Thursday, January 6, 2011

Remembering Anne Francis

No doubt about it Anne Francis sported the sexiest mole in Hollywood history.
And I should know --I sat across a luncheon table from the orchidaceous actress at Toronto's Four Season's hotel in 1982 as she enjoyed a break from filming the TV movie Mazes And Monsters.
Francis's death this week from cancer went undererported in most newspapers. A terrifically talented actress, she deserved much more appreciation of her dramatic talents.
The star of this TV opus was a very young and callow guy by the name of Tom Hanks. Other young punks included Wendy Crewson, Chris Makepeace and Tom Johnson.
The parents were played by the likes of Francis, Susan Strasberg, Louise Sorel, Lloyd Bochner.
But Francis also possessed a sense of humor.
"Of course I've been in Toronto before!" she beamed. "Didn't you catch me in The Littlest Hobo which I made here about twp years back?'
Up close Francis was a real dazzler. She was 53ish when we met but completely wrinkle free. One critic hailed her as "one tall, cool drink of water" but she was much more than a splash or two.
"Been at this game for ever so long," she laughed. As a girl of 11 she played in the original 1941 Broadway production of Lady In The Dark opposite the great Gertrude Lawrence.
"Started out as a model at age 6. I already knew who I was going to be. But it was years and years later before Hollywood called."
Darryl F. Zanuck of Twentieth Century-Fox spotted her as a sexy delinquent in the 1950 B flick So Young So Bad.
"And he put me into Lydia Bailey (1951) and Elopment (1952) opposite Clifton Webb whom I worshipped. One of the greats."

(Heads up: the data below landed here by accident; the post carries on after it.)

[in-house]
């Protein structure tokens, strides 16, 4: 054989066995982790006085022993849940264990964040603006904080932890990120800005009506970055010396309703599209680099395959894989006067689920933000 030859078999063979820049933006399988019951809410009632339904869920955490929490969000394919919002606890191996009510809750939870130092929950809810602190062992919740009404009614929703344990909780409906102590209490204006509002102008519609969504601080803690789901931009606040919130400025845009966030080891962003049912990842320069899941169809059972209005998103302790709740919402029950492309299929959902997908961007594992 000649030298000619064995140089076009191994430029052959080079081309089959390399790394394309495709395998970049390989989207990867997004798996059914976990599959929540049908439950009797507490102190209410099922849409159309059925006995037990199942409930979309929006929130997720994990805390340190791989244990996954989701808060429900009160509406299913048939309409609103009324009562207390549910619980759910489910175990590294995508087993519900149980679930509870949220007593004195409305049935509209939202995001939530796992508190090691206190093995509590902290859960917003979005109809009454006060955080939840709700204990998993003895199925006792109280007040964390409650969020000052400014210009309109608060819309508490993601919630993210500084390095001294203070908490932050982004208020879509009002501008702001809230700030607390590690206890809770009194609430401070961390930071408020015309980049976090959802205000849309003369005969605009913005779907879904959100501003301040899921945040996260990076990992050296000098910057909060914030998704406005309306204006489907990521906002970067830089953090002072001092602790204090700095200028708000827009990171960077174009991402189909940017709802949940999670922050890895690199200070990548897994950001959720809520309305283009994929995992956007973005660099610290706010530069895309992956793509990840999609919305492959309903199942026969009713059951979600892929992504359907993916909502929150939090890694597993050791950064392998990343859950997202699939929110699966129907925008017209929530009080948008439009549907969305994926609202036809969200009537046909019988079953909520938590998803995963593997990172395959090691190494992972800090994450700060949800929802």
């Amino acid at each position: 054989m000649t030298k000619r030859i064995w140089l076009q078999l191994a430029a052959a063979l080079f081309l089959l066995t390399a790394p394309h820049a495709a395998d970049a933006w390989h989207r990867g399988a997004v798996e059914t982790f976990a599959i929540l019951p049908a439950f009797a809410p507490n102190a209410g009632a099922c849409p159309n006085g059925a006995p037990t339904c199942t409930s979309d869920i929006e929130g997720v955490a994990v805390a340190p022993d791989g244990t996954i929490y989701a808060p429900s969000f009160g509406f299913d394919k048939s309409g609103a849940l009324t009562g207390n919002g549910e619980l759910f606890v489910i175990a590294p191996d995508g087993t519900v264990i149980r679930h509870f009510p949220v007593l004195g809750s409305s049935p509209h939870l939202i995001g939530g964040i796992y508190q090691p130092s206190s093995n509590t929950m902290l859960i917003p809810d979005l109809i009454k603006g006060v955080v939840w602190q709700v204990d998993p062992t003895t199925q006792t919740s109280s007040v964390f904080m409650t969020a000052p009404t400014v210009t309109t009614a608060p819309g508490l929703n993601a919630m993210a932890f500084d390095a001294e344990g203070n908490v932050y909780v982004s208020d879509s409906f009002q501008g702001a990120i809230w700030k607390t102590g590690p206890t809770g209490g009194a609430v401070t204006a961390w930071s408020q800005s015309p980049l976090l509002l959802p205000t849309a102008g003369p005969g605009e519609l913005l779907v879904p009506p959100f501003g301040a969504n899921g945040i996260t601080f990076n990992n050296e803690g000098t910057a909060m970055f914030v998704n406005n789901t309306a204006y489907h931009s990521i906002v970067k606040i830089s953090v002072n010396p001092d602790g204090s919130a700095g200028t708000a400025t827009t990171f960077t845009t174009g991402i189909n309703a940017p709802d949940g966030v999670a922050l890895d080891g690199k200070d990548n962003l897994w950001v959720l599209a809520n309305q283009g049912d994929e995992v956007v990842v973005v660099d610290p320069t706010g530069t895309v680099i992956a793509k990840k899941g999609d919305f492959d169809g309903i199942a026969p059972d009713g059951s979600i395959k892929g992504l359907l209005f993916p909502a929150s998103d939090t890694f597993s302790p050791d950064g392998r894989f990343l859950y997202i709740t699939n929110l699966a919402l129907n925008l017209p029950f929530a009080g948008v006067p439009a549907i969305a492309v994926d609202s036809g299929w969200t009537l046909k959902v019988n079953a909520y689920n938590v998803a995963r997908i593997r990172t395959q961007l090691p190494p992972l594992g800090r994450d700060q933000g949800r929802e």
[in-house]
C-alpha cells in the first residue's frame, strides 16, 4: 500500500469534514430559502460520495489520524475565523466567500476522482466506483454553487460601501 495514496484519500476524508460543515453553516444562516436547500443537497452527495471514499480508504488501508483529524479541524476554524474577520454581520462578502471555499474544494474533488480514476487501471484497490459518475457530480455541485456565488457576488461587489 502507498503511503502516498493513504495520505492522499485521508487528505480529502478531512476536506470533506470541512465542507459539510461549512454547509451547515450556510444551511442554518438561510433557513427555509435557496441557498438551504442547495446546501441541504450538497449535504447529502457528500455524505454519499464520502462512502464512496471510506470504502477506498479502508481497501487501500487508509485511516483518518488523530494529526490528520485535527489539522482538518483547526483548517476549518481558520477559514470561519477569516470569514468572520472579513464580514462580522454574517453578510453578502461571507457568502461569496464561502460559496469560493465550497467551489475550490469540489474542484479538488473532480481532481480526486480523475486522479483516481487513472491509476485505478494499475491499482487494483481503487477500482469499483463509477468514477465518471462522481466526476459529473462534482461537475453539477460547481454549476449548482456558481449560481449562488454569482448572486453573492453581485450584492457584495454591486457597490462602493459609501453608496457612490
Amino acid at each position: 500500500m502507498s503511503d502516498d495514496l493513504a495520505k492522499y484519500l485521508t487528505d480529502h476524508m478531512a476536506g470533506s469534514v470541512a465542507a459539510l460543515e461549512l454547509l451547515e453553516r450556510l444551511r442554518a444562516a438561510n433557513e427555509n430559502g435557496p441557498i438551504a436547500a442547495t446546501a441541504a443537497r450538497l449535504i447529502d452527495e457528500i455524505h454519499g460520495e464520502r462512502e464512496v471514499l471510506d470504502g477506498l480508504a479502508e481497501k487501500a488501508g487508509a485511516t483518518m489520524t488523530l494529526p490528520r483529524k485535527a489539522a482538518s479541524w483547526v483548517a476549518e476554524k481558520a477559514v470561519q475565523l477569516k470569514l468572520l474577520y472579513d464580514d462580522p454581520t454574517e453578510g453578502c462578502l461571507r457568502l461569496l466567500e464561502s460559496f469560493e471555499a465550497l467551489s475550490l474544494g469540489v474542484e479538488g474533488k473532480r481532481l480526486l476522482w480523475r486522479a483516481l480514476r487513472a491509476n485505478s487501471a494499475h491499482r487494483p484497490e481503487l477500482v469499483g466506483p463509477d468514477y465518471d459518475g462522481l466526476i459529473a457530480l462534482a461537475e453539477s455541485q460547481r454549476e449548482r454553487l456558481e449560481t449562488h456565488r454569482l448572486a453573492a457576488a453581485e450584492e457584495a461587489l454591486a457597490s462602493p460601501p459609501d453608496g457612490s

"A year after I left Fox he demanded Zanuck rehire me as his daughter in the 1952 comedy film Dreamboat. He and Ginger Rogers played two old silent stars whose flickers are resurrected on TV's Late Show and they become famous all over again."
But it was at MGM that Francis found herself. "I was opposite Spence Tracy in Bad Day At Black Rock, then came Blackboard Jungle (1955) with Glenn Ford, then Forbidden Planet (1956) opposite my favorite leading man, Robbie the Robot."
But Francis says she got typecast as a glamourous blonde. "I wanted to direct and the MGM brass howled in laughter."
Anne never became a super duper star --Debbie Reynolds who wasn't as pretty or as talented dramatically zoomed past her in audience appeal and Anne had to settle for TV work.
Take a look at her work in a chilling 1959 episode of Twilight Zone titled "The After Hours" --cast as a Marsha White, trapped on the 9th floor of an eight-storey department store until she realizes she is really a mannequin who comes alive for one brief night. Creepy and sexy, Francis is terrific.
And she showed her muscles as TV's Honey West (1965) where she added karate chops to her usual glamour formula --the series has recently been released on DVD.
Francis then concentrated on TV movies and made a slew of them: The Rebels (1979), Beggarman, Thief (1979), O'Malley (1980), Detour To Terror (1980) as and also had stints on such hits as Dallas and Charlie's Angels.
Her last batch of films found her as leading lady to Don Knotts (The Love God) and Jerry Lewis (Hook, Line And Sinker).
Cast opposite Barbra Streisand in 1968's Funny Girl she so dominated her scenes Streisand had her part slashed down to a cameo in retaliation.
Producer Steven J. Cannell told me he was heartbroken having to fire Francis from the cast of Riptide (1984) but NBC demanded more action and less characterization.
But Francis soldiered on guesting on everything from Drew Carey to Nash Bridges to her last, a 2004's appearance on Without A Trace.
Diagnosed with lung cancer in 2007, she bravely fought back, had an operation to remove a lung and finally died of pancreatic cancer.
The day we met she gave me an autographed copy of her 1982 memoir Voices From Home which outlined her deeply felt metaphysical beliefs. "Dear Jim: What wonderful fun meeting you. Go well!" she wrote with a flourish.
Anne Francis combined beauty and a love for life --a rare and winning combination.

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